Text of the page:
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Sustainability of Phenotype and Suppressive Activities of Tregs after Discontinuation of Epit but Not of OIT or Slit in Peanut Sensitized Mice.
Sunday, March 6, 2016
South Exhibit Hall H (Convention Center)
Vincent Dioszeghy, PhD, Lucie Mondoulet, PhD, Camille Plaquet, Emilie Puteaux, Mélanie Ligouis, Véronique Dhelft, Christophe Dupont, MD PhD, Pierre-Henri Benhamou, MD
Rationale: Allergen-specific immunotherapy aims to induce long term tolerance, possibly through the generation of regulatory T-cells (Tregs). This study analyzed the phenotype and suppressive activities of Tregs induced by EPIT, OIT or SLIT and their sustainability.

Methods: BALB/c mice were orally sensitized to peanut and treated by EPIT, SLIT, OIT or left untreated (Sham). The proportion and phenotype of CD4+CD25+Foxp3+ cells (Tregs) were analyzed by flow cytometry after 8 weeks of treatment or 8 weeks after termination. The suppressive activities of Tregs were evaluated by the decrease of peanut-specific responses after adoptive transfer into sensitized mice.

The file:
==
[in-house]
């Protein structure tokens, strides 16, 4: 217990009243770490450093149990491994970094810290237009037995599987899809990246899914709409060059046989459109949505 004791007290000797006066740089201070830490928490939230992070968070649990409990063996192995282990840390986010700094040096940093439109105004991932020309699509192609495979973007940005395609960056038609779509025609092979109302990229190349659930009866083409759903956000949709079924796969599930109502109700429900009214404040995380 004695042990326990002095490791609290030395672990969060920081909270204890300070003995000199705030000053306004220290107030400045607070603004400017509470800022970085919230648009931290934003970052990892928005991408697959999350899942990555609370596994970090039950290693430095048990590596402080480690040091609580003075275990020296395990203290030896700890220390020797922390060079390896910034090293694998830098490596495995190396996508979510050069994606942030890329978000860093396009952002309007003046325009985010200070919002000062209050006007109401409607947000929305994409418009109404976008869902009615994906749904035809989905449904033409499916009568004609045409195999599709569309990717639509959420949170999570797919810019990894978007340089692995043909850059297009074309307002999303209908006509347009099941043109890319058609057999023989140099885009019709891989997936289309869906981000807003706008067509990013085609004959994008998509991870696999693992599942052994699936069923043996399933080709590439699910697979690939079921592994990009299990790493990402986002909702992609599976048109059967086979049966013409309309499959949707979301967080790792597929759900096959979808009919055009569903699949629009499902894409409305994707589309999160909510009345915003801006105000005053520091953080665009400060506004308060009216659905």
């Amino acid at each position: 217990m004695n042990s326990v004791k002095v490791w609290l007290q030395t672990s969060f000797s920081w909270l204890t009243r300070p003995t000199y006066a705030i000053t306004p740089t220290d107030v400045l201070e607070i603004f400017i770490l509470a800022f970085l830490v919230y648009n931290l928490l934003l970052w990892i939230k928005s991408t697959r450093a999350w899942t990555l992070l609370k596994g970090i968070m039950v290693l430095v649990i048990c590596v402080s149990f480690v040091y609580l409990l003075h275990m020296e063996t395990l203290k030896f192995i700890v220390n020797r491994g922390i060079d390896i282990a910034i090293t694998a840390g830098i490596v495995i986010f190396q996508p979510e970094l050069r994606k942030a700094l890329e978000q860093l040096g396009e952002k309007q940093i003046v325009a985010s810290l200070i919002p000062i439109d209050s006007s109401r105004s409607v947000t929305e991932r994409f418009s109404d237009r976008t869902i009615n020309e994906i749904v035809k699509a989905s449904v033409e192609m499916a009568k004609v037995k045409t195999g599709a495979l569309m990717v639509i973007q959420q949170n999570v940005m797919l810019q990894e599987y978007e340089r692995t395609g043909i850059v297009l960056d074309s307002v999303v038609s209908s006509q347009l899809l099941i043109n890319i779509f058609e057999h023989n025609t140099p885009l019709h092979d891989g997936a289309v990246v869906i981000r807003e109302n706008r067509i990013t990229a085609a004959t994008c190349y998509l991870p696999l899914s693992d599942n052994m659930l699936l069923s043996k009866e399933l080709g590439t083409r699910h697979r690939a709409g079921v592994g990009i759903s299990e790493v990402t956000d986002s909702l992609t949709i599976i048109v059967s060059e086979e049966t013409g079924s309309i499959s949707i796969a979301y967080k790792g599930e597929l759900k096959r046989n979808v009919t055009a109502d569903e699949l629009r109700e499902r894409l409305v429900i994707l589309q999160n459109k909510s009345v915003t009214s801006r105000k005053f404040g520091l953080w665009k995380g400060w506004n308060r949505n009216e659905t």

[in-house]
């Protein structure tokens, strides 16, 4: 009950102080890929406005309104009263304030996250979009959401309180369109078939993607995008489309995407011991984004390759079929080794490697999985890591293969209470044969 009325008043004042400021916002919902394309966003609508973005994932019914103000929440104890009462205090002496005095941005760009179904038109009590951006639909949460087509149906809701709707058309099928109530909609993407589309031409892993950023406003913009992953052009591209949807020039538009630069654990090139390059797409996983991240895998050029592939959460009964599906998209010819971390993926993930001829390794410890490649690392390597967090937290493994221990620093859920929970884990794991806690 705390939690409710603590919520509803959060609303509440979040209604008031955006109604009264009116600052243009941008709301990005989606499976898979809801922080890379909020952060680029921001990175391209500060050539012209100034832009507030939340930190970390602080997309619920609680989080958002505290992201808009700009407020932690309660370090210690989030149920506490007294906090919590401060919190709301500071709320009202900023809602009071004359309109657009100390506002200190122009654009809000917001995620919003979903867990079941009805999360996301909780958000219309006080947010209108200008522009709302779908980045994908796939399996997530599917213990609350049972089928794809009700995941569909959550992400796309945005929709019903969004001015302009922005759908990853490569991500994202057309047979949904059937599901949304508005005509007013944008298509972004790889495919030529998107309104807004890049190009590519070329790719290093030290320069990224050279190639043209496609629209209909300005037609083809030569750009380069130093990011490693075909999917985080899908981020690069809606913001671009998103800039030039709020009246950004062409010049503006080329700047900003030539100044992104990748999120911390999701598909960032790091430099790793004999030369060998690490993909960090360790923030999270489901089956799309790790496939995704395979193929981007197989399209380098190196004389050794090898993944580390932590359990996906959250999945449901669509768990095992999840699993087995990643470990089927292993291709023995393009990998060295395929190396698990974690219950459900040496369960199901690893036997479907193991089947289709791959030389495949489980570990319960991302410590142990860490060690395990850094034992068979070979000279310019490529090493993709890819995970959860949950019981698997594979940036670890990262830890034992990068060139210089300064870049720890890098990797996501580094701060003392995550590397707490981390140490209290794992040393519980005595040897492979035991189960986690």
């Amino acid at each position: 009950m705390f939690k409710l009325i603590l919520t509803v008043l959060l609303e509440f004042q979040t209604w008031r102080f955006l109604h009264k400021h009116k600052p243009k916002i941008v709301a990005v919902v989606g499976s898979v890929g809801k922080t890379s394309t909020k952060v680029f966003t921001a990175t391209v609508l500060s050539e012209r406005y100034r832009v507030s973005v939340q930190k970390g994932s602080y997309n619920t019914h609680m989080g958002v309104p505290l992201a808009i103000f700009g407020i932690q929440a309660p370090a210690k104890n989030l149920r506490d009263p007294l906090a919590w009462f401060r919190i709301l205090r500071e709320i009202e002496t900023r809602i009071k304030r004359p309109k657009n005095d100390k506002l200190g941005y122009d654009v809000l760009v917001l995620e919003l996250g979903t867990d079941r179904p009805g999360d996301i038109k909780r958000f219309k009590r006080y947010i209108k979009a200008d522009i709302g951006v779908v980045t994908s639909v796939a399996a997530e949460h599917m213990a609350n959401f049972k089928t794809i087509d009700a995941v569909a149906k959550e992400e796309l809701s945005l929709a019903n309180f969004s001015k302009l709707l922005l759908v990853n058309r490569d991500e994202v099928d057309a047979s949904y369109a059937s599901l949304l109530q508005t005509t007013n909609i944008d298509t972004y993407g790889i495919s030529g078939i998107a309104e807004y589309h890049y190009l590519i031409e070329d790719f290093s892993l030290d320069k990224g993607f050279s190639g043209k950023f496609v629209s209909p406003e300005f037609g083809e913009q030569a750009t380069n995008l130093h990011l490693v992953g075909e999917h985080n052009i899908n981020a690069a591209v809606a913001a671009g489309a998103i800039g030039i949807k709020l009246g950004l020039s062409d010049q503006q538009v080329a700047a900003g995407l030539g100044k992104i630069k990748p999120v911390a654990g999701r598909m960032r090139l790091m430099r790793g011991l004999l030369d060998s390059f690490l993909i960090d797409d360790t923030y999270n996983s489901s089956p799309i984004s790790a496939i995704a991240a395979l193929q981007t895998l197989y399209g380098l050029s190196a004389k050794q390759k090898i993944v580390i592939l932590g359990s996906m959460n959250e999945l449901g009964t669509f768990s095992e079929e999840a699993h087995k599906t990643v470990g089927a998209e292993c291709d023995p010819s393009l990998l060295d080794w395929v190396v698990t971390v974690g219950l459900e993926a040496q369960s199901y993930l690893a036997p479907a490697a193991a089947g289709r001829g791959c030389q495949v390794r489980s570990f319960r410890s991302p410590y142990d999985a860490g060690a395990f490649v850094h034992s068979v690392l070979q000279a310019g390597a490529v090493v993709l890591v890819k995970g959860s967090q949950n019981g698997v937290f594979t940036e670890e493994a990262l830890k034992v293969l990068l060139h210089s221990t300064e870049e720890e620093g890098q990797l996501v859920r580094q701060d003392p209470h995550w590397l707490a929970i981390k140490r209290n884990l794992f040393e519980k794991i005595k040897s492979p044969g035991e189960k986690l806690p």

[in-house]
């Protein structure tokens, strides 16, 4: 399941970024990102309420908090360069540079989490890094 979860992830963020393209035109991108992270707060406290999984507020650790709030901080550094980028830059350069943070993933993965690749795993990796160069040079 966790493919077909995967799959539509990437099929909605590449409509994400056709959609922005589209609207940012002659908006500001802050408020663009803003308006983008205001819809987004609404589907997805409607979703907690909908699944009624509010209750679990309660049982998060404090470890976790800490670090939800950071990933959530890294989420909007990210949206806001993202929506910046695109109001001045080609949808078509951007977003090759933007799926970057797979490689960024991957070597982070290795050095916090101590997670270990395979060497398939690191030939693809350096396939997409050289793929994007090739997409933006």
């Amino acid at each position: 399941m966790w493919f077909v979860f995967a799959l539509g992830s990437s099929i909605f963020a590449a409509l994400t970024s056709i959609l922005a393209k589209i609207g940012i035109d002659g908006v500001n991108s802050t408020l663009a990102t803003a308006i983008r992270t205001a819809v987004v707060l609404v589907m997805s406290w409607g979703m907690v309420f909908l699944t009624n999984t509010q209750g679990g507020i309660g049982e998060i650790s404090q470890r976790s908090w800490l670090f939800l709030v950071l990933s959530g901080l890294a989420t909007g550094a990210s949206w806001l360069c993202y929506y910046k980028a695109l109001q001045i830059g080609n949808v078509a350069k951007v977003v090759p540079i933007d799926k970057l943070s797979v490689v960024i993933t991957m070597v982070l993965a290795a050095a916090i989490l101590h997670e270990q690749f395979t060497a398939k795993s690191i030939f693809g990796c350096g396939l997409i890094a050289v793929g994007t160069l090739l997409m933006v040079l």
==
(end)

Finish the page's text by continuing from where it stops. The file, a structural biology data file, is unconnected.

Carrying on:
Results: Tregs increased at the end of 8-week EPIT, OIT and SLIT vs Sham, significantly more with EPIT. Tregs induced by EPIT, and less so by OIT, increased expression of CTLA-4. Only SLIT induced IL-10+ Tregs. EPIT-induced Tregs were both CD62L+ and CD62L- contrasting with mainly CD62L- with OIT and SLIT. EPIT-induced Tregs expressed a larger repertoire of homing receptors compared to OIT and SLIT. Eight weeks after the discontinuation of EPIT, the level and phenotype of Tregs were maintained, but not after OIT or SLIT. Peanut-specific responses in mice adoptively transferred with Tregs isolated at the end of EPIT, OIT or SLIT were decreased compared to mice not receiving transferred cells. However, when adoptive transfer was done with Tregs isolated 8 weeks after terminating  treatment, only EPIT-induced Tregs decreased peanut-specific responses.

Conclusions: EPIT, OIT and SLIT induced Tregs with different phenotypes. Only EPIT-induced Tregs were maintained after discontinuation of treatment, suggesting induction of tolerance.